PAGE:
Night of the Lepus (1972): United States – directed by William F. Claxton
Rated PG by the MPAA – contains red paint and giant killer bunny rabbits
Take a good, long look at this amazing poster. Pretty cool, isn’t it? It’s got scary eyes peering at a little family from the darkness, coupled with a frightening tagline and description. So take a stab, how many eyes do you think horror has? And how many times will it strike? Well, the answer to the first question is “two.” The answer to the second question is (if you replace the word “terror” with the words “giant bunny rabbit”) many, many times.
You see, these are the types of things they don’t tell you in posters. Seriously, would you go to see a movie about giant killer bunny rabbits? Most likely not, and that’s why they can’t mention the rabbits. If they did mention the rabbits, the only people who would show up would be those who are suckers for bad movies. Well, I’m a sucker for bad movies.
And this is one bad movie. The badness starts with the plot, which is ridiculous. We are treated to a brief review of the history of animal infestations, along with stock footage of cowboys herding up and killing hordes of rabbits. We then switch to the modern day, which is in color. Cole Hillman (played by Rory Calhoun) is a farmer worried about a recent rise in the amount of rabbits he’s been seeing.
Being a good farmer guy, he would rather not destroy the environment by poisoning the rabbits, so he hunts down a couple of people (Janet Leigh and Stuart Whitman) who deal with this sort of thing. They set about finding a genetic or hormonal way to keep the rabbits in check.
But then comes the “tragic moment” that Science makes, as referenced in the poster. The various fluids they inject become mixed up, and pretty soon a rabbit is loose. Of course, it’s a gigantic rabbit. Being a rabbit it has a propensity to mate frequently, so soon there are several hundred giant bunny rabbits roaming the prairie.
This wouldn’t be a horror movie (which is sort of is) unless the rabbits proceeded to go on a rampage and kill lots of people, which they do with hilarious results. Most of the hilarity is due to how poorly done the entire movie is. They started with a bad idea for a plot and proceeded to poorly execute the script. Not only does the production, including the dialogue and acting, have severe problems, but the special effects take the cake. They are what make the movie so entertaining and so terrible at the same time.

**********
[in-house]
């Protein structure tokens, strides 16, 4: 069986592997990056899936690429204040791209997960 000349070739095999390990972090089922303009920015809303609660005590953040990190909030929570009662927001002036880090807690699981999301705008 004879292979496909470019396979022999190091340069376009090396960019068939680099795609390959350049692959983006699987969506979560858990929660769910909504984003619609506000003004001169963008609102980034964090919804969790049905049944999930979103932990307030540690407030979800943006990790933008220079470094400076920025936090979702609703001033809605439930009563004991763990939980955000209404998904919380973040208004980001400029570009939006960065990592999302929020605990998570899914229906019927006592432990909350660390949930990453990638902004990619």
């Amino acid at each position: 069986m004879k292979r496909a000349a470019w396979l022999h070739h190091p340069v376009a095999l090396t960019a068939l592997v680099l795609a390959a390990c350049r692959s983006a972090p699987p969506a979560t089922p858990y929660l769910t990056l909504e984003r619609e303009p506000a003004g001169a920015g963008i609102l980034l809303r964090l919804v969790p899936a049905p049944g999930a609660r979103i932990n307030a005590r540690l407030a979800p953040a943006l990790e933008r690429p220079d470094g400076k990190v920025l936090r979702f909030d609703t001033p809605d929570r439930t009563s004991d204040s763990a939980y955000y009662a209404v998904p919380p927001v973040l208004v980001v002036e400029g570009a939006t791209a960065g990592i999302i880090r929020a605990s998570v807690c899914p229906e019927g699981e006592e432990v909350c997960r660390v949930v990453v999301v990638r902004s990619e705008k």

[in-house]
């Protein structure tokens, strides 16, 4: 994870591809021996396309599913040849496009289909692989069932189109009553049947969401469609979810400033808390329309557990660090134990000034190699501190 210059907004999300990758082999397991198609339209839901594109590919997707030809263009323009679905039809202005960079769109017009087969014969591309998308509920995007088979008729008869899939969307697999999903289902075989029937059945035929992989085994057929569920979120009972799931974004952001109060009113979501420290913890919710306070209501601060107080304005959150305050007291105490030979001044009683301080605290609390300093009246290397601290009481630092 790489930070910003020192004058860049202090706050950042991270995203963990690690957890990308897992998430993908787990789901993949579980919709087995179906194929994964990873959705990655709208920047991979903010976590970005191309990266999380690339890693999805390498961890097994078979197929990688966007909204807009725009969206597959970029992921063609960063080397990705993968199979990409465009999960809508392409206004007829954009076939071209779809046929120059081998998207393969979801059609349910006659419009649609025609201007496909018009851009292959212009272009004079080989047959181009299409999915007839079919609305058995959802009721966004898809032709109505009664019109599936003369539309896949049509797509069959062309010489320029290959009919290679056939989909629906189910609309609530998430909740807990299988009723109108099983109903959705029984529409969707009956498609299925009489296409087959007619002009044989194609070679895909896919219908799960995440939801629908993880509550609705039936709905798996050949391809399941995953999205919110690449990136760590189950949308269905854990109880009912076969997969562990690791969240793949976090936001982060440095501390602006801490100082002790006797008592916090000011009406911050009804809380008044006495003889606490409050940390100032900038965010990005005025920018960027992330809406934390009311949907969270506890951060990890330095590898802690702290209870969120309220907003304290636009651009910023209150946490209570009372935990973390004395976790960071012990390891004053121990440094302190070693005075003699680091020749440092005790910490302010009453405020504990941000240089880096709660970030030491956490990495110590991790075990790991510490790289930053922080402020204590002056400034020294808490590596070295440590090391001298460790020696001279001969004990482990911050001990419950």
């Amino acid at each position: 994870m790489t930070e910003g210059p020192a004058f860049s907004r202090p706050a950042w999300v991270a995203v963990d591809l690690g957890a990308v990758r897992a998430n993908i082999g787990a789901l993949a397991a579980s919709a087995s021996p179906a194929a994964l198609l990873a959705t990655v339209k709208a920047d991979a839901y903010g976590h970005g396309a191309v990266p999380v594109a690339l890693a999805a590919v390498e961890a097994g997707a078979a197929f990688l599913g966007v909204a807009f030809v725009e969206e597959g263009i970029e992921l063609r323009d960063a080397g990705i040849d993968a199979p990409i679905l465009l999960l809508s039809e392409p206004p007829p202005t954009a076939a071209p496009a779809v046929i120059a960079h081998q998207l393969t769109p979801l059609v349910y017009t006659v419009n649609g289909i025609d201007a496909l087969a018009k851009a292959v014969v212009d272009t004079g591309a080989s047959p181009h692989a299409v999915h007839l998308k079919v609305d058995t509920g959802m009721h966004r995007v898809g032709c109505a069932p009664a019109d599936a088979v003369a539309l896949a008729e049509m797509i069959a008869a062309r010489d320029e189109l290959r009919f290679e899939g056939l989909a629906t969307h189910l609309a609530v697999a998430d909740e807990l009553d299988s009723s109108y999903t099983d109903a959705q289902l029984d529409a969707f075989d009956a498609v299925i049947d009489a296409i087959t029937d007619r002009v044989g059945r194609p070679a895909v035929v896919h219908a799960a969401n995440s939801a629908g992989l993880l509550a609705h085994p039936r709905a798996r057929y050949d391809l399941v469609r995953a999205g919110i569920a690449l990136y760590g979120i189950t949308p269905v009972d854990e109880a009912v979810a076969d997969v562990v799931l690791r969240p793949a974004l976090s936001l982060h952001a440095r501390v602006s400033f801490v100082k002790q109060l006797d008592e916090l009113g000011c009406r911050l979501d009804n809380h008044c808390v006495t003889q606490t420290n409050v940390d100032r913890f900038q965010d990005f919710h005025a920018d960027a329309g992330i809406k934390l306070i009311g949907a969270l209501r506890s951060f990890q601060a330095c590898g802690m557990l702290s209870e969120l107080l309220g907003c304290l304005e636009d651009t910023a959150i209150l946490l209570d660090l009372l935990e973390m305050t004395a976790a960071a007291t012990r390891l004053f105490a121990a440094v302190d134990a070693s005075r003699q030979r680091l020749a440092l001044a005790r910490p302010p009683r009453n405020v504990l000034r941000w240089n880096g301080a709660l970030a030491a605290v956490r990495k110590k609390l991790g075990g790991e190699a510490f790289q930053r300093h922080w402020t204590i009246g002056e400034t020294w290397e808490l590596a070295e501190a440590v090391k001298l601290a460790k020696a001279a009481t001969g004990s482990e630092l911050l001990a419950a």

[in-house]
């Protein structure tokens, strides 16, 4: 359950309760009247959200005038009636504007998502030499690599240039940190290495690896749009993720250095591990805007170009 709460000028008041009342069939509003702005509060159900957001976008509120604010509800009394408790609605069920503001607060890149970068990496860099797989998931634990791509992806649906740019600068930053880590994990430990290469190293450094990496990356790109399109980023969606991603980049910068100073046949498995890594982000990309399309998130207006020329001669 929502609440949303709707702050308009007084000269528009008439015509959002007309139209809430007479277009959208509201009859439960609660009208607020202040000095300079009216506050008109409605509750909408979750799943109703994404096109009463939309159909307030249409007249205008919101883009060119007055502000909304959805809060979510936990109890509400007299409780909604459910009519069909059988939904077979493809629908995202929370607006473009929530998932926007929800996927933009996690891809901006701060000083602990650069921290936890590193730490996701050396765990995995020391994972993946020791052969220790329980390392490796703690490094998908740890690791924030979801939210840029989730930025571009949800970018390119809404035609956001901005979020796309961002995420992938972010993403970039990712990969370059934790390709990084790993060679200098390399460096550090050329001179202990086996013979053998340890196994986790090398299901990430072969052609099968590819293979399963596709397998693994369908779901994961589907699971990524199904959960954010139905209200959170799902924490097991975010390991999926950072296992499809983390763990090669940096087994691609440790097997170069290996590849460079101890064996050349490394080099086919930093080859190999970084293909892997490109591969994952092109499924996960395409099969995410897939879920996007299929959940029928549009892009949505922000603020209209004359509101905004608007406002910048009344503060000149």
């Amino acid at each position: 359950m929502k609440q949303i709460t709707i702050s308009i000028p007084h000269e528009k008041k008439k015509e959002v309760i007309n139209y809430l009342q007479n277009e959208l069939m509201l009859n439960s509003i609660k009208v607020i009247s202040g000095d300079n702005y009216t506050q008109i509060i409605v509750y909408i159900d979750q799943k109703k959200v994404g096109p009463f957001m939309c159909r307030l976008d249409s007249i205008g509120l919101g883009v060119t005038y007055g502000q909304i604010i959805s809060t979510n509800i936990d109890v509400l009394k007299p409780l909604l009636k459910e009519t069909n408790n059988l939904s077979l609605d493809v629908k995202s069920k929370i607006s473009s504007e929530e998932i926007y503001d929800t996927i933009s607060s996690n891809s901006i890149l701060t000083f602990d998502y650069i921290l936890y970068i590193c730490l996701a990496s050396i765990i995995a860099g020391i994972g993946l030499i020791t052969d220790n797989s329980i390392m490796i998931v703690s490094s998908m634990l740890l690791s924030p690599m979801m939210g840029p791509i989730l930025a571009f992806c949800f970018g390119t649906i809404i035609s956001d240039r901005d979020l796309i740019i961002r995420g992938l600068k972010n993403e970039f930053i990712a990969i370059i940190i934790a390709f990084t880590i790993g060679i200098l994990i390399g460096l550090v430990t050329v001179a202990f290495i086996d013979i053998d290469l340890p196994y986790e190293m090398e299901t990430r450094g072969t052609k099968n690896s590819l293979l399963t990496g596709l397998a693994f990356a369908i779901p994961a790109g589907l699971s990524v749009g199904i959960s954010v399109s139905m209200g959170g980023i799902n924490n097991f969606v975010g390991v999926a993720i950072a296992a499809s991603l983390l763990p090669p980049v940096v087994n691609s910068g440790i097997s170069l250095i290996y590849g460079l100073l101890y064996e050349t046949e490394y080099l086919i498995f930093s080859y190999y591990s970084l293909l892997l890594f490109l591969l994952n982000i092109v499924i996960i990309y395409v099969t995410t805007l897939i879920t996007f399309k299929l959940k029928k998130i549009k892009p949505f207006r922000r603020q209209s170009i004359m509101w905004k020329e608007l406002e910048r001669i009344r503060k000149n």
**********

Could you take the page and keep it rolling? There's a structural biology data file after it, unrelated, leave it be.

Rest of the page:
Instead of using techniques previously used by creature features like The Killer Shrews (using dogs dressed up with extra fur and snouts and pretending they are shrews) the filmmakers decided to use actual bunny rabbits for most of the movie. By filming them romping around, in slow-motion, across tiny sets the rabbits look huge. The slow motion is essential because big things move slowly, and therefore slow-moving things must be big. When it is necessary for a bunny to attack someone they simply dress a man up in a scary bunny outfit and have him jump on the attackee. These attacks, like most of the violence, involve bright red paint splattered across everything. There’s enough to earn at least a PG-13 rating nowadays (there was no such rating in 1972.)
Even though it is a very poor movie, it’s campy and cheesy enough to be highly enjoyable. Gather some friends around, get ready for a laugh, and enjoy giant rabbits terrorizing American farmland. It doesn’t get much better than that.